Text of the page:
Sunshine Girl - Toronto Sun
An artists’ collective researching lesbian and gay pioneers from Melbourne’s west has sparked a search for a “Sunshine gay girl” who wrote a letter to the Sunshine Advocate in 1980.Wild Books Collective, comprising Stephen Louis, Susan Miller and

An artists’ collective researching lesbian and gay pioneers from Melbourne’s west has sparked a search for a “Sunshine gay girl” who wrote a letter to the Sunshine Advocate in 1980.

Wild Books Collective, comprising Stephen Louis, Susan Miller and Gennivieve Collier, found the letter while searching the Australian Lesbian and Gay Archives for an exhibition titled Other: Queer Stories, Past and Present, showing at Altona’s Joel Gallery until
February 15.

Among those featured are Sunshine’s Leigh Bowery, who ran a London nightclub, and Gordon Doak who, in 1973, walked to the city through the streets of Sunshine, Tottenham and Footscray with a banner proclaiming: ‘I am proud of my homosexuality. Please change the repress[ive laws] against homosexuals and let us live in peace’.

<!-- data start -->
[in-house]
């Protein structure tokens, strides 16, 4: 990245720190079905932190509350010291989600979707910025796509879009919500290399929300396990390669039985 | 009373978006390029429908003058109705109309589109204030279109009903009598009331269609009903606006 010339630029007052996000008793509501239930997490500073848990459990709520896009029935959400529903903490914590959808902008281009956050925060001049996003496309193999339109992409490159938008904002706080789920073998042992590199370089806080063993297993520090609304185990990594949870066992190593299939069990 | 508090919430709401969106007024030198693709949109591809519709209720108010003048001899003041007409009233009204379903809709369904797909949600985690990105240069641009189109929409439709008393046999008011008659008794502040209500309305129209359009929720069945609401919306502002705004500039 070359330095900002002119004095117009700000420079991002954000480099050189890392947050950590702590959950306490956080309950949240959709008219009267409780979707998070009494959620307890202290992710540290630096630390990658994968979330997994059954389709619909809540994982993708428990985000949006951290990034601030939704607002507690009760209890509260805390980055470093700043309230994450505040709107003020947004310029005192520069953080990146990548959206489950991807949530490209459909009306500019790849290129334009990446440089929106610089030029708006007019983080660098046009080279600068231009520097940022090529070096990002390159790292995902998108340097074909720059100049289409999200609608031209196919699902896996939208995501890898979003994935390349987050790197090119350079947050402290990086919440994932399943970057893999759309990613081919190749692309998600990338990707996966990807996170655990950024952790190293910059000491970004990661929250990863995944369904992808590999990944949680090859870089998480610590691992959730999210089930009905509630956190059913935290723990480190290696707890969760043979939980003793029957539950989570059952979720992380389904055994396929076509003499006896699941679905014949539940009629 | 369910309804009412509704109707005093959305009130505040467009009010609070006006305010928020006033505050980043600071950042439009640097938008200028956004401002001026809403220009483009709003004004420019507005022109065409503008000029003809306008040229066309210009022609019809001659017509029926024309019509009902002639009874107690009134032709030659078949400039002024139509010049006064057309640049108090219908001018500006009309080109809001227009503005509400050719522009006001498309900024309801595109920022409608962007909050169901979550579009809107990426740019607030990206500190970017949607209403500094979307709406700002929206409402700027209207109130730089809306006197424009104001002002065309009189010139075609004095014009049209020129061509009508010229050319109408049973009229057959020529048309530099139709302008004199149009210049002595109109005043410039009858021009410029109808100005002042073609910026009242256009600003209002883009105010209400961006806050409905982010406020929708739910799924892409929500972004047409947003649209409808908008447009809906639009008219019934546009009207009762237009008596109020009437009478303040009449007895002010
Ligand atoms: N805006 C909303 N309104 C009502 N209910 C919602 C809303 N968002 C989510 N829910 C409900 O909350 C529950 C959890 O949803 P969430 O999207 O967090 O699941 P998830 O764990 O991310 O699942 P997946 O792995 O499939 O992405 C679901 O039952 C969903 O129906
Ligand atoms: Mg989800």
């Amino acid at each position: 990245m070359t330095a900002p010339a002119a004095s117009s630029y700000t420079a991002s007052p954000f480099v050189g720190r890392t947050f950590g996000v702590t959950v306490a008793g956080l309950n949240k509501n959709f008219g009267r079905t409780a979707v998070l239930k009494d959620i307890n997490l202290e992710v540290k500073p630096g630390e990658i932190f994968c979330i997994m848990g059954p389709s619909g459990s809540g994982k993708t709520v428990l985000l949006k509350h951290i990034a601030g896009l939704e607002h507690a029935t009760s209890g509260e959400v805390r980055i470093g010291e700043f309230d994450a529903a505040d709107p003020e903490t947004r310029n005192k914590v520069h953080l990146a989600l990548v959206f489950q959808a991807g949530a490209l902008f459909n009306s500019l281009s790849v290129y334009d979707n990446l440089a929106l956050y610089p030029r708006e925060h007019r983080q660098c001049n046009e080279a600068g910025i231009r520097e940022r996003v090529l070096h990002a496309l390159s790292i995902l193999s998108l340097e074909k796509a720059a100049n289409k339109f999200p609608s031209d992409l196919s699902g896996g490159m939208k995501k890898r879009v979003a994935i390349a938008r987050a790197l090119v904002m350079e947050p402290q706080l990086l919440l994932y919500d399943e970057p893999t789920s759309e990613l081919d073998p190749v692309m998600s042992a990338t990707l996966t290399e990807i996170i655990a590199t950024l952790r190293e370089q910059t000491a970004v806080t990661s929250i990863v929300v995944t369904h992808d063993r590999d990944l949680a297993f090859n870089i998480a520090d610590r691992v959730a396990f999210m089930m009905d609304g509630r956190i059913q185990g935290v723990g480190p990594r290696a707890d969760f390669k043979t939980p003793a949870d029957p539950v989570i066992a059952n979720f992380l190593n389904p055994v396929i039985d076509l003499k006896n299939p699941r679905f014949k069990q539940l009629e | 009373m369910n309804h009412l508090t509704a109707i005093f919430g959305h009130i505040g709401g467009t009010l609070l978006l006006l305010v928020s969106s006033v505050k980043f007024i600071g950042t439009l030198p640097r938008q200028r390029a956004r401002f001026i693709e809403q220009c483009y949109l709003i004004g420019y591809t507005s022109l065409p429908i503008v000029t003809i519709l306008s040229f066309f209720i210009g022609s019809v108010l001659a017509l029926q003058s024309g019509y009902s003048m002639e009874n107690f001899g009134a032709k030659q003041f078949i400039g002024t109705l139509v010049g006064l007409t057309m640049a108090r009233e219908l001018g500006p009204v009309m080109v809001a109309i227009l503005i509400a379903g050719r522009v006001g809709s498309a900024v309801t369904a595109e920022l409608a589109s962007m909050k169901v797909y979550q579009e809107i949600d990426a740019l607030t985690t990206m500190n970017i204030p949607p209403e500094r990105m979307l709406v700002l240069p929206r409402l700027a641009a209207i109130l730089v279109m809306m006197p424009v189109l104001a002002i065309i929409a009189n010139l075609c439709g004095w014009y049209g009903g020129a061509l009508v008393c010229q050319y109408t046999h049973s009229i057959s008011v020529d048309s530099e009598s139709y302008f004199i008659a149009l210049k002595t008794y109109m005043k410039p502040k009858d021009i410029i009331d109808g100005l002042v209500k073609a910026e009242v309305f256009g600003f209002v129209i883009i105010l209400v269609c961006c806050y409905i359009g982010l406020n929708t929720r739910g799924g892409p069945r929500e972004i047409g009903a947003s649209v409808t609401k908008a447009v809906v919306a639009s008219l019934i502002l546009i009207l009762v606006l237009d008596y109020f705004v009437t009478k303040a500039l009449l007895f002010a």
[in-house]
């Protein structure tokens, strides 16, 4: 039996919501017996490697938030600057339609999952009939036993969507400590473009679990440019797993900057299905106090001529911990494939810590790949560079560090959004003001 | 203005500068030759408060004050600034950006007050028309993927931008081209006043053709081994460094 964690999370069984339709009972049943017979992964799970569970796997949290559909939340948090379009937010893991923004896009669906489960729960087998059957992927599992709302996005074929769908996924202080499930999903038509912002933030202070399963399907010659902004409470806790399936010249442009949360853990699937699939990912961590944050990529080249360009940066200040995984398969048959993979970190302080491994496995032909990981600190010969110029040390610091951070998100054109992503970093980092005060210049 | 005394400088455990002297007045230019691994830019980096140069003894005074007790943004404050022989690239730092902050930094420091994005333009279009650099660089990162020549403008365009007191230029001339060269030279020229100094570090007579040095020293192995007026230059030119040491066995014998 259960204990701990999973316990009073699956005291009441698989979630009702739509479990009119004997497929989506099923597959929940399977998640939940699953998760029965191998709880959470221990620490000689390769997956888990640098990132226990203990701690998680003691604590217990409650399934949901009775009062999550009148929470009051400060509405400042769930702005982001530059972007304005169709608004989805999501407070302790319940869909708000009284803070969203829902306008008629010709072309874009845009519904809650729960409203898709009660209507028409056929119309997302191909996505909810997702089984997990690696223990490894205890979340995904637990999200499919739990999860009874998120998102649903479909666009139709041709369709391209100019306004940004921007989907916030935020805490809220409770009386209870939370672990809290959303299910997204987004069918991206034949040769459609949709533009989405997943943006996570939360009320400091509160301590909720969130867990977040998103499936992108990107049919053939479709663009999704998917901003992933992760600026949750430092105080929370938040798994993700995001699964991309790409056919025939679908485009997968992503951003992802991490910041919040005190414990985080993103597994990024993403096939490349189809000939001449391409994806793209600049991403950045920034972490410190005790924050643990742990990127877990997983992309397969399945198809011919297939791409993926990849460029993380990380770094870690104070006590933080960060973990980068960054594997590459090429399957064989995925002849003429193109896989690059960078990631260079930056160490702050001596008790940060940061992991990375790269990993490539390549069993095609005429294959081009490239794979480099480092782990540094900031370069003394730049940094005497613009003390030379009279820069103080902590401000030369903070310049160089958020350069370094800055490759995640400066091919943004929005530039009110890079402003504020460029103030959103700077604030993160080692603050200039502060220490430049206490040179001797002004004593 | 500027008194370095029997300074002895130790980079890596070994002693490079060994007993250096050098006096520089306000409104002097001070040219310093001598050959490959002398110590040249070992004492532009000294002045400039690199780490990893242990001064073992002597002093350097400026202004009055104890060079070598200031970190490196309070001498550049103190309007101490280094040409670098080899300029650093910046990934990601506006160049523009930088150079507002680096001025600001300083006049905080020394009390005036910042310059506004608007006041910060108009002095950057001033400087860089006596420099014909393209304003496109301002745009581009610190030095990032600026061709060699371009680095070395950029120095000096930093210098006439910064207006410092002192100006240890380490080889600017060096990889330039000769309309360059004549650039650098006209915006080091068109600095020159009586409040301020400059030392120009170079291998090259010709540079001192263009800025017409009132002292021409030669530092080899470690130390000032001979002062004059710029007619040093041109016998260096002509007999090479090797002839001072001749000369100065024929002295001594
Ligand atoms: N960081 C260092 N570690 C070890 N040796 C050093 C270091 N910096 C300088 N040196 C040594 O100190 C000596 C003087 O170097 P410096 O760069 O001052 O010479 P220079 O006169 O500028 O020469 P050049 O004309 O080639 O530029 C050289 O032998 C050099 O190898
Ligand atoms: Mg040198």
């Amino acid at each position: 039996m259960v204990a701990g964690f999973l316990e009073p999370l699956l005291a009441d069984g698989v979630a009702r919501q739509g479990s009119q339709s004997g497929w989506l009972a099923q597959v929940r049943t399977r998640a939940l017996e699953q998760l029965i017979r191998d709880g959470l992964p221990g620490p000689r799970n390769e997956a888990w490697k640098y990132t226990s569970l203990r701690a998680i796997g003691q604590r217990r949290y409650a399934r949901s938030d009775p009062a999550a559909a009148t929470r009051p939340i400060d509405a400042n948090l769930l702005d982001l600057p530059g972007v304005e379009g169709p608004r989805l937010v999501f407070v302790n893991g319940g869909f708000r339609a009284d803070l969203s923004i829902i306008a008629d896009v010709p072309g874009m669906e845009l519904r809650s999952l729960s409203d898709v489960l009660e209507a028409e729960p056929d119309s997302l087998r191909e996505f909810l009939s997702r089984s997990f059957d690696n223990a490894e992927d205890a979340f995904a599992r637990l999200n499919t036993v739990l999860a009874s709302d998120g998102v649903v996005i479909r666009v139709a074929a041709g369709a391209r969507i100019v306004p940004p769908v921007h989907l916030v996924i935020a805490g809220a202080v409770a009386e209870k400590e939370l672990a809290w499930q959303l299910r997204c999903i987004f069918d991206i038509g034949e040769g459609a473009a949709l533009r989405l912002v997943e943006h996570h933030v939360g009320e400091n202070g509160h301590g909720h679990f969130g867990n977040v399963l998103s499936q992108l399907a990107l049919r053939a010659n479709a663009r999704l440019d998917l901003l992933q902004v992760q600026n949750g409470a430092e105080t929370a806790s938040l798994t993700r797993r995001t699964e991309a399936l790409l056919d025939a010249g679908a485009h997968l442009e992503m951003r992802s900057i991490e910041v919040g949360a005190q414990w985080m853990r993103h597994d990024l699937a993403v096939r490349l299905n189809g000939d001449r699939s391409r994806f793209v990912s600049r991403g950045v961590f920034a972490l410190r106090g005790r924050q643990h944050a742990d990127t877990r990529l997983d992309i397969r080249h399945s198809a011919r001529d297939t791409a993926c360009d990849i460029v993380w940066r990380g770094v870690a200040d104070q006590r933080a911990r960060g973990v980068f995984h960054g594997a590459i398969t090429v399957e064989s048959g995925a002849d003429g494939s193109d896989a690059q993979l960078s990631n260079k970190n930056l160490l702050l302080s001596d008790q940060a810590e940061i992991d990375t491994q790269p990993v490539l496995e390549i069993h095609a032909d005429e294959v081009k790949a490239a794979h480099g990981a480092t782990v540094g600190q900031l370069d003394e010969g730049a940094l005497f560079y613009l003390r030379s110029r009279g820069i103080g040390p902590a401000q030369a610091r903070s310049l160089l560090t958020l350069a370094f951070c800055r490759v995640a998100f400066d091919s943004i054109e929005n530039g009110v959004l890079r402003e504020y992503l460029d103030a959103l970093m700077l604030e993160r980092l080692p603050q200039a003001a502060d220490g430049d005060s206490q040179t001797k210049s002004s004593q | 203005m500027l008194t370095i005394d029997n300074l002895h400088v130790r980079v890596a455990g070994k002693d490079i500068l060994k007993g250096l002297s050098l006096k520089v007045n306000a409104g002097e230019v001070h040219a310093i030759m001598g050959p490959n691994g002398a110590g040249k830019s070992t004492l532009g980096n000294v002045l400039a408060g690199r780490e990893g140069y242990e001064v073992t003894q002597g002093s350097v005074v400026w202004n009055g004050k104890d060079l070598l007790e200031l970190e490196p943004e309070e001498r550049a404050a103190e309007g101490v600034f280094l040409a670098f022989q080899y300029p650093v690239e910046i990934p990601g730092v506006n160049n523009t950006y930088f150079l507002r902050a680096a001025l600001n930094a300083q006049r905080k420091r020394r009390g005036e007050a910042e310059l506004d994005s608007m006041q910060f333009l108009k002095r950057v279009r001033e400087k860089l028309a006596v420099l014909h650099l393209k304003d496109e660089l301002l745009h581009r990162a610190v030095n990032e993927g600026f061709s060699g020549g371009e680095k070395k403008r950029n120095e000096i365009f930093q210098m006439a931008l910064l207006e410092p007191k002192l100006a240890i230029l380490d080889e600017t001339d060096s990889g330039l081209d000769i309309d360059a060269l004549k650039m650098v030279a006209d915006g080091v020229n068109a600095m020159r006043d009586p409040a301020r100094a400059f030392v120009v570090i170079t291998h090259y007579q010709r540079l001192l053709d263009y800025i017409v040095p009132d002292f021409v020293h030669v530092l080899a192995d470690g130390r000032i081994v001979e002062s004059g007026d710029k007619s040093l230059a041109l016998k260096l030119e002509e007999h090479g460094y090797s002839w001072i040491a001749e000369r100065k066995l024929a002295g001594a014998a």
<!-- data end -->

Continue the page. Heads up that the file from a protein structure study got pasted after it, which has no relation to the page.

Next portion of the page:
George Grossmith junior (1874-1935), English actor, singer, theatrical producer, writer, &c, and Connie Ediss (1871-1934), English actress, comedienne and singer, respectively as Lord Bicester and Brenda Blacker in an incident from The Sunshine Girl , the musical play by Paul Rubens and Cecil Raleigh produced at the Gaiety Theatre, London, on 24 February 1912.
(photo: Foulsham & Banfield, London, 1912; Rotary Photographic Series postcard no. 11670 B, published by the Rotary Photographic Co Ltd, London, 1912)

An artists’ collective researching lesbian and gay pioneers from Melbourne’s west has sparked a search for a “Sunshine gay girl” who wrote a letter to the Sunshine Advocate in 1980.

Wild Books Collective, comprising Stephen Louis, Susan Miller and Gennivieve Collier, found the letter while searching the Australian Lesbian and Gay Archives for an exhibition titled Other: Queer Stories, Past and Present, showing at Altona’s Joel Gallery until
February 15.

Among those featured are Sunshine’s Leigh Bowery, who ran a London nightclub, and Gordon Doak who, in 1973, walked to the city through the streets of Sunshine, Tottenham and Footscray with a banner proclaiming: ‘I am proud of my homosexuality. Please change the repress[ive laws] against homosexuals and let us live in peace’.

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